Needle-free vaccines one step closer as huge production plant opens
More than a decade in research and development, a state-of-the-art needle-free vaccine is imminent for commercial use as biotechnology company Vaxxas cuts the ribbon on a massive production plant and business headquarters in Brisbane, Australia.
Occupying a 60,000-sq-ft (5,500-sq-m) warehouse space in the state of Queensland's capital city, the Vaxxas Biomedical Facility will scale up the production of its high-density microarray patch (HD-MAP) for late-stage trials and the first commercial products are projected to enter the market in three to five years.
The plant is expected to be able to produce millions of vaccine patches each year once fully operational.
Founded in 2011, using technology developed by scientists at the University of Queensland (UQ), it follows the blueprint of the dry-delivery microneedle/microarray research that’s been making waves for the past decade.
On the patch, thousands of tiny, dry vaccine-coated microprojections are assembled, and when they make contact with the skin they painlessly, efficiently deliver the drug to immune cells that sit just below the surface.
It’s a win for those who suffer trypanophobia – a fear of needles – which may decrease with age from childhood into adolescence, but it is still reported to be present in around 16% of adults.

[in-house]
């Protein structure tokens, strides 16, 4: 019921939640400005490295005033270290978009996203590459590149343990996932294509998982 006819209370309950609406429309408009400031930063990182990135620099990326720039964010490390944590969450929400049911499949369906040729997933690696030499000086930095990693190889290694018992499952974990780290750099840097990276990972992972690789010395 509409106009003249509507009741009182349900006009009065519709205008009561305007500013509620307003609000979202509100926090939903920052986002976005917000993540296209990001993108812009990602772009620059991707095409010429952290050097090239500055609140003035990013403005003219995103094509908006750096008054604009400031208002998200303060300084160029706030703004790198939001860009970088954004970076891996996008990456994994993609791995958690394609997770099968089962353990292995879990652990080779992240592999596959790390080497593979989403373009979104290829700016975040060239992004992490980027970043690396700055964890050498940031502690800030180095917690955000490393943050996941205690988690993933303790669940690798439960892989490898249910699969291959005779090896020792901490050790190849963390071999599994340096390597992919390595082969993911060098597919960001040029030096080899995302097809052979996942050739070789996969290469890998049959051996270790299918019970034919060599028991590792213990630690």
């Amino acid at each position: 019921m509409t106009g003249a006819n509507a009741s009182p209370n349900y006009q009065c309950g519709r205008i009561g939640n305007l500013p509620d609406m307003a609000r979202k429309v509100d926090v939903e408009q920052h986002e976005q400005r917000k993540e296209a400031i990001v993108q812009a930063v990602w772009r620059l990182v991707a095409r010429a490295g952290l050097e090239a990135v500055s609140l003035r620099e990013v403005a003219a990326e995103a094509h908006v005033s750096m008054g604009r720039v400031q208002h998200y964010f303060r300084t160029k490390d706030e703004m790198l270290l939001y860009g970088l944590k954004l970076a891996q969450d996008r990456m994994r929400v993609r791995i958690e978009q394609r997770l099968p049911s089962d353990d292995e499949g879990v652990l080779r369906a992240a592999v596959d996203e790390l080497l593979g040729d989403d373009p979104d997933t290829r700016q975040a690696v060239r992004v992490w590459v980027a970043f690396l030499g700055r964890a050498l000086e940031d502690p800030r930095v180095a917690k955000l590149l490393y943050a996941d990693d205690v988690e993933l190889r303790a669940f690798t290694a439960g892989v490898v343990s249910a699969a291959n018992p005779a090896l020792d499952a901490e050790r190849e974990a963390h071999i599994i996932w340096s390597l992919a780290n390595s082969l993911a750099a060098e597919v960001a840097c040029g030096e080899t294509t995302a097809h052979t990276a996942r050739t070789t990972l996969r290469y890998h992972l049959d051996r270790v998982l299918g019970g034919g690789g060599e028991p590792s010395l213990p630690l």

Also, because the vaccine dry-coated, it doesn’t need to be stored at low temperatures like traditional liquid biologics, removing the logistically difficult cold chain transport complexities. It also is as easy as pushing a patch down onto the skin’s surface, so does not require trained staff to administer vaccines like current syringe-delivery systems. Back in 2021, studies showed the HD-MAP tech offered a superior immune response, too.
"Because our technology delivers the vaccine direct to the abundant immune cells just under the skin surface, our research shows an equal or greater immune response can be achieved with as little as one sixth of the vaccine required for traditional needle injection," said the company’s chief technology officer Dr Angus Forster at the Lord Mayor’s Business Awards in Brisbane in 2022, where Vaxxas won the award for Product Innovation.
A COVID-19 vaccine is likely to be the first to the finish line and in production, following successful trials featuring more than 500 participants. There’s also a seasonal influenza patch on the horizon.
“This world-renowned technology has the potential to play a vital role in pandemic-preparedness, because it allows vaccines to be deployed quickly and easily to our communities,” said Queensland deputy premier Steven Miles.
A clinical evaluation will be completed on a “pandemic influenza” vaccine funded by the US Government, and next year, a measles-rubella study funded by the Bill & Melinda Gates Foundation is set to commence.
However, we're stuck with the jab for a while yet.
“We expect to manufacture and distribute the first commercially available needle-free vaccine patches from this Queensland facility within three to five years,” said company CEO David Hoey.